Financial MOT, would you pass?

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It’s the dawn of a new year, now is the time to review all your financial matters. Here are 5 disturbing questions you should be asking yourself.

1. Are you living within your means? If your outgoings exceed your income, it’s time to take a deep breath and get your house in order. The consequences of debt are dire! Take a close look at your outgoings and compare them to what comes in. Write a list of everything that goes out of your bank account and credit card account. Add it up. If the total is over or too close to your net income for comfort, grab a red pen and ruthlessly cross out those things on the list that you can do without.

2. Is your money working for you or against you?  Think about this: when you borrow money from your bank, they charge you a sometimes whopping rate of interest. They pass on some of this interest gained to their savers. However some banks are more generous than others. It’s easier than ever to switch accounts – your new bank will transfer direct debits and standing orders for you.

3. Are you putting any money aside for a rainy day? Putting aside a modest amount of money every month can mount up significantly. A modest £250 put aside every month for the last 10 years would amount to a substantial £30,000 today. If you haven’t been saving like this, project this image into the future and start today.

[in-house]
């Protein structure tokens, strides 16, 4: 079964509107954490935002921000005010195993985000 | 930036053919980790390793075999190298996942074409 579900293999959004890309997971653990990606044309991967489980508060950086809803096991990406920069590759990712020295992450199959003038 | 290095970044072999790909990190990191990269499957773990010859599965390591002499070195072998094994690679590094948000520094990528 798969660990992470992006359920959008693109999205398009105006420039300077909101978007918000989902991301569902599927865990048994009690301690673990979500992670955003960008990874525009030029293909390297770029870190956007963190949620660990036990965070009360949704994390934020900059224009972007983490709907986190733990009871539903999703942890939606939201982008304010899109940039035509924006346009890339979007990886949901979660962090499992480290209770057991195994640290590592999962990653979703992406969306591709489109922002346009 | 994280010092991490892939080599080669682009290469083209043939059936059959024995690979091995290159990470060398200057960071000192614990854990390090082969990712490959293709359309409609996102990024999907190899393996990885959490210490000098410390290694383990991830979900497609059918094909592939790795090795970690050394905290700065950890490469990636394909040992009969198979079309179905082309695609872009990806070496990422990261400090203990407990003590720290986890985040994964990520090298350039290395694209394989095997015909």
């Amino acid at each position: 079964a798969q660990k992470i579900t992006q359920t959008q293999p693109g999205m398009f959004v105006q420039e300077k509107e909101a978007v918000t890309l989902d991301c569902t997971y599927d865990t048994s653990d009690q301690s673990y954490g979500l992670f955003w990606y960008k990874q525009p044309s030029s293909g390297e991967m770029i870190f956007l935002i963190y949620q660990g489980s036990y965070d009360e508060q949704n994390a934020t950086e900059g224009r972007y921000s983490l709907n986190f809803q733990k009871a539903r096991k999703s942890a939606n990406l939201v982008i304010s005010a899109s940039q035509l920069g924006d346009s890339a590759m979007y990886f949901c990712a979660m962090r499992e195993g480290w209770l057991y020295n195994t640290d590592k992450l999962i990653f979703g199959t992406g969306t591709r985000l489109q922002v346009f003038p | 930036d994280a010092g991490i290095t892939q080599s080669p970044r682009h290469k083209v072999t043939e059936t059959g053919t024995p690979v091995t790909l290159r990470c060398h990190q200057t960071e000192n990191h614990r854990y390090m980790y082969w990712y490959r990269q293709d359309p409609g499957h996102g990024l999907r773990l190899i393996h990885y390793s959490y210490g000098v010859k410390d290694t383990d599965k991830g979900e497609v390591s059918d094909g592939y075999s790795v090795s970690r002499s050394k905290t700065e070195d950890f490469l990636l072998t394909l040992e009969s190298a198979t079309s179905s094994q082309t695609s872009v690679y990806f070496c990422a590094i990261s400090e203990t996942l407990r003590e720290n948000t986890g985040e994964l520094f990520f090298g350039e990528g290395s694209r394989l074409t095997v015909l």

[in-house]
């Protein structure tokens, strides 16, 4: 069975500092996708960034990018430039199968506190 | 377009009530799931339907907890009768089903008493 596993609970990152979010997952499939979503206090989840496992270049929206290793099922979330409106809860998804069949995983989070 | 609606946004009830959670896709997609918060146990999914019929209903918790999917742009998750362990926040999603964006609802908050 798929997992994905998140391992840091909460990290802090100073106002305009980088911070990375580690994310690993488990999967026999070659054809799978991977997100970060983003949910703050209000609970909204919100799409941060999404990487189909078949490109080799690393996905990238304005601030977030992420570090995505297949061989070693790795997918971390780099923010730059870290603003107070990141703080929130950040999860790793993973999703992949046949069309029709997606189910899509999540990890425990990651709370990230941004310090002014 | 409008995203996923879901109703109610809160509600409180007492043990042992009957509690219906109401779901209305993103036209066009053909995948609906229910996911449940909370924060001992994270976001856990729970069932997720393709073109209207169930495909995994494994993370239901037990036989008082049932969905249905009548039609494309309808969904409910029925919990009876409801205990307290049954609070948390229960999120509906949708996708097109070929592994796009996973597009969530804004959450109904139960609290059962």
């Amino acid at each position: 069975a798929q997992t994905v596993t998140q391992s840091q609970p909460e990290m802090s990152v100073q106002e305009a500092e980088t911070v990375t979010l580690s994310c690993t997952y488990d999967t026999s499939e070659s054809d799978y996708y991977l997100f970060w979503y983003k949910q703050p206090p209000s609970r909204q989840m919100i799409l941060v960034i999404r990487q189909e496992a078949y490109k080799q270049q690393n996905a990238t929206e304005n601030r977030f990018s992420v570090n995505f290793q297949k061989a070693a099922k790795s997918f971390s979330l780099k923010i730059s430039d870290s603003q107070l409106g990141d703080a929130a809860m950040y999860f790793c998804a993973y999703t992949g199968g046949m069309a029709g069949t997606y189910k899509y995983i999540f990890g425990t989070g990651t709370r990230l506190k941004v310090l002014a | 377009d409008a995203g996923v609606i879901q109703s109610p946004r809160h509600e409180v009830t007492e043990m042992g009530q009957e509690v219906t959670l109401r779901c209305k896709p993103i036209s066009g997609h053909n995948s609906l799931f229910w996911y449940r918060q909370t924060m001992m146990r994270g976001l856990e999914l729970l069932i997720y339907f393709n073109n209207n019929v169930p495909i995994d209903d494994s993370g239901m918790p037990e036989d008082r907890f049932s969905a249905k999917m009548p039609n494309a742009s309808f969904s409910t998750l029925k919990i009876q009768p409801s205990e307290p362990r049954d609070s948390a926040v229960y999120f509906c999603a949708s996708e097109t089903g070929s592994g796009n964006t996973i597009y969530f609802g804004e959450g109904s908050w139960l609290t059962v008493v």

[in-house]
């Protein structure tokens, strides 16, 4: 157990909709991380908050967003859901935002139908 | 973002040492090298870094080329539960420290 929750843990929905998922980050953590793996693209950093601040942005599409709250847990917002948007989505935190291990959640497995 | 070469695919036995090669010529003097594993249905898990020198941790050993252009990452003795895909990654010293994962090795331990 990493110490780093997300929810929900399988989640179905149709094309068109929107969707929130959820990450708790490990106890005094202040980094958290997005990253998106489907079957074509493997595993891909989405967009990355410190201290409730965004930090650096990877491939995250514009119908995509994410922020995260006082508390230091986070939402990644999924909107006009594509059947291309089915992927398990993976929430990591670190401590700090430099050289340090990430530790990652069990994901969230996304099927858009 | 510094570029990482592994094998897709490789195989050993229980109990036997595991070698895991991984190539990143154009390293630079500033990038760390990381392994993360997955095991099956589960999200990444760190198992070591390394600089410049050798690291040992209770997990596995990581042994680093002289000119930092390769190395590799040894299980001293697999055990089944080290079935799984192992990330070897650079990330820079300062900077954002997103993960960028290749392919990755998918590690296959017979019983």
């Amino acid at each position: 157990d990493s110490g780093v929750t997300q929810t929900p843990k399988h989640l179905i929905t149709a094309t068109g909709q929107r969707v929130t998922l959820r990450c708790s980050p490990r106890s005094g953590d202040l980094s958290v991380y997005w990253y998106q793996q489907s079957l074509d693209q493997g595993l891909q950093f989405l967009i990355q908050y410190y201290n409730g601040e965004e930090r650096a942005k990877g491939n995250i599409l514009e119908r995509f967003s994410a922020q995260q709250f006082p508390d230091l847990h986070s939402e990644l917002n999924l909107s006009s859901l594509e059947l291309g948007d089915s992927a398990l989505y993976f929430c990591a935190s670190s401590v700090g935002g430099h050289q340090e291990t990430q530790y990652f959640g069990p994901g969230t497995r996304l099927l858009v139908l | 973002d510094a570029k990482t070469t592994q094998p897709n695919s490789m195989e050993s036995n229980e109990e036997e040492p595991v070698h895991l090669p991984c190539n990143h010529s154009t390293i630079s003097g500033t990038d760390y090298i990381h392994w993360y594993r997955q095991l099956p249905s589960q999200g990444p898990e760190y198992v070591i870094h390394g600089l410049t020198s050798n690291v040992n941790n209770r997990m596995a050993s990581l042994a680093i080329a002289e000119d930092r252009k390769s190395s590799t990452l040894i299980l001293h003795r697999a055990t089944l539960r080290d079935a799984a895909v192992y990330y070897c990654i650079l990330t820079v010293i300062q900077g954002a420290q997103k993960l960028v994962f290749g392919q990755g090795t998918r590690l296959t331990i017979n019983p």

4. Do you have all the must–haves for your age group?
• 20+: Pension. It may seem ridiculous to be thinking about retirement at this early stage of your life but this is the right time to set up a pension plan.
• 30+: Your own home. It’s becoming easier and easier to get a mortgage, with schemes like Help to Buy available. 30+ is the right time to start planning.
• 35+: Financial protection.  Your finances should now be more flexible. With marriage and children comes responsibility and the need for financial protection. It is essential that you speak with your financial adviser to ensure that you have the right plan for your circumstances.
• 40+: An investment portfolio. At this stage of your life, you should be thinking about an investment portfolio of some sort to build your liquid reserves. Seek advice.

5. What would the financial consequences be if…You lost your job or got made redundant? You became seriously ill for a long period of time? You contracted a critical illness such as cancer, stroke or a heart attack? You died leaving a dependant spouse and children behind? You found yourself at retirement age? You needed specialist medical care and found yourself on a long NHS waiting list? It’s always a good idea to plan for the unexpected. If any of the above questions are disturbing to you because you are ill prepared, speak to your financial adviser. One thing is for certain. No one plans to fall ill or die. But failing to plan for the unexpected could ruin a lifetime of hard work.

Akwasi Duodu is a fully qualified IFA and senior partner of Sterling & Law Ltd at 1 Harley Street, London. Akwasi should be able to help you with any financial matters you may have. Email him on

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